|Date of Birth||September 20, 1880|
|Place of Birth||Mörsil, Jämtland|
|Next of Kin||Emmey Fredrika Nord, wife, Dubuc, Saskatchewan|
|Trade / Calling||Sanitary Inspector|
|Religion||Church of England|
|Force||Canadian Expeditionary Force|
|Enlisted / Conscripted||Enlisted|
|Place of Enlistment||Winnipeg, Manitoba|
|Address at Enlistment||Dubuc, Saskatchewan|
|Date of Enlistment||March 22, 1916|
|Age at Enlistment||35|
|Theatre of Service||Europe|
|Prisoner of War||No|
|Date of Death||June 16, 1963|
|Age at Death||83|
Karl Arvid Nilsson was born on 20 September 1880 in Mörsil, Jämtland in Sweden. His parents Nils Andersson and Hulda Marie Nilsdotter were from Boda in Värmland, marrying there on 19 January 1879. Later that year they gave birth to son Nils Johan. Moving to Jämtland, Karl was born in Mörsil, followed by Axel Theodor in 1883 in Mattmar. The family then settled in nearby Trangsviken where children born were Hilda Elizabet (1886), Eline Cecilia (1890), Emma Anneli (1892-1908), and Oskar Adolf (1895). At times surnames used were Nilsson, Andersson, and eventually Nord.
Along with his father Nils and brother Axel, Karl immigrated to Canada in 1895, leaving Jämtland on the 1st of May and arriving in Quebec aboard the Numidian on the 26th. Their destination on the passenger list was given as Winnipeg. Karl’s siblings Hilda later immigrated in 1897 and Nils around 1923-24, both to Canada, while Oskar immigrated to the United States in 1923. His mother moved to Bollnäs in Gävelborg in 1901 where she passed away in 1925. At some point after coming to Canada Karl became known as Charles Avery Nord.
The South African Constabulary (SAC) was a paramilitary force set up in 1900 under British Army control to police areas captured from the two independent Boer republics of Transvaal and Orange Free State during the Second Boer War. Its first Inspector-General was Major-General Robert Baden-Powell, later the founder of the worldwide Scout Movement. In March 1901, 1 248 Canadians left for South Africa to serve in this unit, including Charles, regimental number 2100. After hostilities ended in 1902, the two countries became British colonies and the force was disbanded in 1908. According to his later WW1 attestation, while in South Africa Charles also served for seven months with the Kimberley Regiment, three weeks with the Yande Wenters Horse, and three months with the First Field Ambulance, German South Africa Expeditionary Force. While there Charles married Emmey Fredrika (née Welthagen) Jackson. Born on 9 June 1883 in South Africa, Emmey was Dutch in origin. With Emmey being previously married, the paternity of children John Abraham, George Smith, Ilene Wilhelmina, and Sarah Ann is unknown. When the children moved to Canada in 1915 with Charles and Emmey, all used the surname of Nord. George’s later BC death record gave his father’s surname as Jackson while Sarah’s was given as Nord. The family arrived in Montreal on the Hesperian on 15 June. Charles’ father Nils had settled in Dubuc in Saskatchewan, the destination given for the family on the passenger list.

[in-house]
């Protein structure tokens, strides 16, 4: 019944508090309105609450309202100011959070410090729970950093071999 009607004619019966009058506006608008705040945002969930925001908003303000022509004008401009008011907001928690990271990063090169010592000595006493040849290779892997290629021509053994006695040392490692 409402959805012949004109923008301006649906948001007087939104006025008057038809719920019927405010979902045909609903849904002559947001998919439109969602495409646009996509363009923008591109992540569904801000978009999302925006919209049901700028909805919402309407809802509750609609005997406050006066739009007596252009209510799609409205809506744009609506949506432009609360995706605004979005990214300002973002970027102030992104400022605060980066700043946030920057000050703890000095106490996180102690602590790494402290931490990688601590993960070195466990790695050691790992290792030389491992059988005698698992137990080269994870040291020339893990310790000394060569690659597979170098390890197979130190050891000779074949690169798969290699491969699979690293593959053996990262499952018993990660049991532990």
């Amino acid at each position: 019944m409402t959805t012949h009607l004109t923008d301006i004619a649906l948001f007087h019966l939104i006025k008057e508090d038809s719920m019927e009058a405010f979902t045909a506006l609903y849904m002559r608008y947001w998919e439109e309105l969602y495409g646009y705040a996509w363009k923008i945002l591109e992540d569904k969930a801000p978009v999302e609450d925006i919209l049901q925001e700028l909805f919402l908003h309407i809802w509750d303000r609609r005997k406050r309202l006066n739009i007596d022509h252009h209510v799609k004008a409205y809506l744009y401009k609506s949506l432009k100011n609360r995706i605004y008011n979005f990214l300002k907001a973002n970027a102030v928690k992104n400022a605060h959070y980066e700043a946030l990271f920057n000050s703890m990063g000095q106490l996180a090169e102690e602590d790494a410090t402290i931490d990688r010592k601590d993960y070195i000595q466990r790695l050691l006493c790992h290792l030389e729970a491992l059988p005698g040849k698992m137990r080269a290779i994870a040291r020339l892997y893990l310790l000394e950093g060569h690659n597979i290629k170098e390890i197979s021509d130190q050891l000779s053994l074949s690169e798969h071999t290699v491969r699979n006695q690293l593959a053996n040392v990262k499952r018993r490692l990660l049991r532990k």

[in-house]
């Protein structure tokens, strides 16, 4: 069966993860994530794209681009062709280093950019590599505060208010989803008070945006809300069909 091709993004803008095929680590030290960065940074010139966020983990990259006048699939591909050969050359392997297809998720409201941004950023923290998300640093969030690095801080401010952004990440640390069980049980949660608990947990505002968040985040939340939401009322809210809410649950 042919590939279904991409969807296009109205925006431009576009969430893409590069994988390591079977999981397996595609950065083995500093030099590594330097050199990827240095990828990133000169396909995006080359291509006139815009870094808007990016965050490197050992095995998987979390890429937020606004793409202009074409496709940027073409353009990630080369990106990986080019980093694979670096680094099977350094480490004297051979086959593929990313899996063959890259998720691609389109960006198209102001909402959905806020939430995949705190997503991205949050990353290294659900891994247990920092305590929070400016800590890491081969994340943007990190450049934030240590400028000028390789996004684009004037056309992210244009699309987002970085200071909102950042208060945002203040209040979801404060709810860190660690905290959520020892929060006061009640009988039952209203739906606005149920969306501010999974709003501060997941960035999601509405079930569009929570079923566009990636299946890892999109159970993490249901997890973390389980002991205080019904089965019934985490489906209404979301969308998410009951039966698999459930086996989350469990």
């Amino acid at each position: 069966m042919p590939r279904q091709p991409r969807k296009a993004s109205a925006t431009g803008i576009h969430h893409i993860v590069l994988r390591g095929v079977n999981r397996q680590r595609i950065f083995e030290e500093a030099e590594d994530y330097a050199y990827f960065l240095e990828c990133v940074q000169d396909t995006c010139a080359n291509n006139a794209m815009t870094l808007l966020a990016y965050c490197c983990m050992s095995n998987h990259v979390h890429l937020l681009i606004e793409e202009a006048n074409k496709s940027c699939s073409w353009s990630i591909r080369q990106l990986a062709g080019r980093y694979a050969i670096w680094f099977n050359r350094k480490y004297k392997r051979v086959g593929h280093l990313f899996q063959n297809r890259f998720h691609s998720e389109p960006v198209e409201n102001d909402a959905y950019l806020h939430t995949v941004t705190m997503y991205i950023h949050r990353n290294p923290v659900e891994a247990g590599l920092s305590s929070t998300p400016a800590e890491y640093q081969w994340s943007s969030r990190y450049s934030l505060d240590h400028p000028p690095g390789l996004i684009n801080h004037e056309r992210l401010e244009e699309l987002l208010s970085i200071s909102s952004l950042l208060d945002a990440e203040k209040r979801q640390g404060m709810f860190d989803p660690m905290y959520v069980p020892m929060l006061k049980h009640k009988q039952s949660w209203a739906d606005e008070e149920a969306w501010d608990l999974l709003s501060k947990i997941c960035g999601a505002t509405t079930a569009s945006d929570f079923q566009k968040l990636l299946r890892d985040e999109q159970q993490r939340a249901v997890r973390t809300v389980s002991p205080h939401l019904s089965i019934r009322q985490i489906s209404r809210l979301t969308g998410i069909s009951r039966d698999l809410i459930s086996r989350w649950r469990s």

Although living in Dubuc, Charles signed his attestation papers as a Private with the 223rd Battalion (Canadian Scandinavians) in Winnipeg, Manitoba on 22 March 1916. His place of birth was given as Trangsviken in Sweden, his occupation as sanitary inspector, and his wife Emmey in Dubuc as next of kin. With fair hair and blue eyes he was tall for the day at almost six feet. Having first been promoted to Sergeant Major, he next signed an Officers’ Declaration Paper with rank of Lieutenant on 24 February 1917 in Portage la Prairie, Manitoba. By then the family had also moved to Portage la Prairie.
As a Lieutenant with the 223rd Battalion, Charles embarked from Halifax on the Justica on 5 May 1917. Once in England he was taken on strength with the 11th Reserve Battalion. In early September he embarked for the 107th Battalion overseas. However once with the unit Charles had continual trouble with bunions, flat feet, and pterygium, a growth of the mucous membrane that covers the white part of the eye over the cornea. He returned to England in January of 1918 and then was struck off strength to Canada as permanently unfit. He left Liverpool on the Orpington on 27 February and was discharged from service on 9 April 1918 in Ottawa.
At the time of 1921 census Charles and his family were farming in rural Dauphin, Manitoba. Under the Volunteer Bounty Act of 1908, veterans of the South African War were entitled to 320 acres of Dominion Land, with records indicating that an application was made by Charles. However by 1924 the family had moved to Kenora, Ontario where Charles joined the Kenora Police Force. Retiring in 1946, by the early 1950’s Charles and Emmey moved to Haney/Maple Ridge in British Columbia. Charles was a member of the Masonic Lodge, Frontiersmen, and the Canadian Legion.
Charles died suddenly at their home on 10th Avenue in Haney on 16 June 1963. His Veteran Death card listed his wife Emmey Fredrika Nord of Haney as his next of kin. Funeral services were held in the Pinewood Memorial Chapel in North Surrey followed by cremation. Charles was survived by his wife, sons George of Haney and John of Winnipeg, and daughter Sarah Creedon of Vancouver, two grandchildren and six great grandchildren. He was also survived by his brother Nils in Powell River (d 1965), Eline (Arvid Larsson) in Sweden (d 1984) and Oskar in the state of New York (d 1971). Emmey died on 31 October 1972 in Maple Ridge, disposition also by cremation.
By Judy Stockham